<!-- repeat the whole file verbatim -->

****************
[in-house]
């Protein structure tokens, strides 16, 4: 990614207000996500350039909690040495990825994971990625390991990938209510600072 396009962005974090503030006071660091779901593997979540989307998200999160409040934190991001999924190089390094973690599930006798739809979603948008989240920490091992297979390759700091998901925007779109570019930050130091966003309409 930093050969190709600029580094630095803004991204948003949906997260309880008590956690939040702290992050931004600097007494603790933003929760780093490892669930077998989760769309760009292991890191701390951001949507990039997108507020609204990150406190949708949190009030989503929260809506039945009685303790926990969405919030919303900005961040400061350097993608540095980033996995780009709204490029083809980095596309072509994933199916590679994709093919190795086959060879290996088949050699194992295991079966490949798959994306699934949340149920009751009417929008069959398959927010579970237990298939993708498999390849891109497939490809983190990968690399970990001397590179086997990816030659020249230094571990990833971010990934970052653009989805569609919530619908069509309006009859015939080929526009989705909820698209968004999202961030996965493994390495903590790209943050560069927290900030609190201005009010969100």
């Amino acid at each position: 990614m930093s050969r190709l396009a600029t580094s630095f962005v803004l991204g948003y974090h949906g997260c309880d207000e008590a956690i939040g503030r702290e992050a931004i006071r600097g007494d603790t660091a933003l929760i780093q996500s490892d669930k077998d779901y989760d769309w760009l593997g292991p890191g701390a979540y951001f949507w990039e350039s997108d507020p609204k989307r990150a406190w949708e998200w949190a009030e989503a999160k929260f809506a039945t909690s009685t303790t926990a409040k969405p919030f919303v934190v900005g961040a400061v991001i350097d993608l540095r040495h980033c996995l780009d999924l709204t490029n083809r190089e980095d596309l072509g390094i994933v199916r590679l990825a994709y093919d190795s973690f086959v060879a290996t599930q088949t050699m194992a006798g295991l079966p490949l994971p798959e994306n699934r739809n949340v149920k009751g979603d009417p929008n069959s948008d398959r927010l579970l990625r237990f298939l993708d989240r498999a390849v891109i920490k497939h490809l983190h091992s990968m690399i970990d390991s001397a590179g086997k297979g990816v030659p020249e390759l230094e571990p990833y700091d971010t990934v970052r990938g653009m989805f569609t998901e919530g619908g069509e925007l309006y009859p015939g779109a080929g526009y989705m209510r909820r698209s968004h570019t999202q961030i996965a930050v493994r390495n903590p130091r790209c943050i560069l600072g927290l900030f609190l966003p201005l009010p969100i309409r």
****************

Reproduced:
[in-house]
């Protein structure tokens, strides 16, 4: 990614207000996500350039909690040495990825994971990625390991990938209510600072 396009962005974090503030006071660091779901593997979540989307998200999160409040934190991001999924190089390094973690599930006798739809979603948008989240920490091992297979390759700091998901925007779109570019930050130091966003309409 930093050969190709600029580094630095803004991204948003949906997260309880008590956690939040702290992050931004600097007494603790933003929760780093490892669930077998989760769309760009292991890191701390951001949507990039997108507020609204990150406190949708949190009030989503929260809506039945009685303790926990969405919030919303900005961040400061350097993608540095980033996995780009709204490029083809980095596309072509994933199916590679994709093919190795086959060879290996088949050699194992295991079966490949798959994306699934949340149920009751009417929008069959398959927010579970237990298939993708498999390849891109497939490809983190990968690399970990001397590179086997990816030659020249230094571990990833971010990934970052653009989805569609919530619908069509309006009859015939080929526009989705909820698209968004999202961030996965493994390495903590790209943050560069927290900030609190201005009010969100």
């Amino acid at each position: 990614m930093s050969r190709l396009a600029t580094s630095f962005v803004l991204g948003y974090h949906g997260c309880d207000e008590a956690i939040g503030r702290e992050a931004i006071r600097g007494d603790t660091a933003l929760i780093q996500s490892d669930k077998d779901y989760d769309w760009l593997g292991p890191g701390a979540y951001f949507w990039e350039s997108d507020p609204k989307r990150a406190w949708e998200w949190a009030e989503a999160k929260f809506a039945t909690s009685t303790t926990a409040k969405p919030f919303v934190v900005g961040a400061v991001i350097d993608l540095r040495h980033c996995l780009d999924l709204t490029n083809r190089e980095d596309l072509g390094i994933v199916r590679l990825a994709y093919d190795s973690f086959v060879a290996t599930q088949t050699m194992a006798g295991l079966p490949l994971p798959e994306n699934r739809n949340v149920k009751g979603d009417p929008n069959s948008d398959r927010l579970l990625r237990f298939l993708d989240r498999a390849v891109i920490k497939h490809l983190h091992s990968m690399i970990d390991s001397a590179g086997k297979g990816v030659p020249e390759l230094e571990p990833y700091d971010t990934v970052r990938g653009m989805f569609t998901e919530g619908g069509e925007l309006y009859p015939g779109a080929g526009y989705m209510r909820r698209s968004h570019t999202q961030i996965a930050v493994r390495n903590p130091r790209c943050i560069l600072g927290l900030f609190l966003p201005l009010p969100i309409r």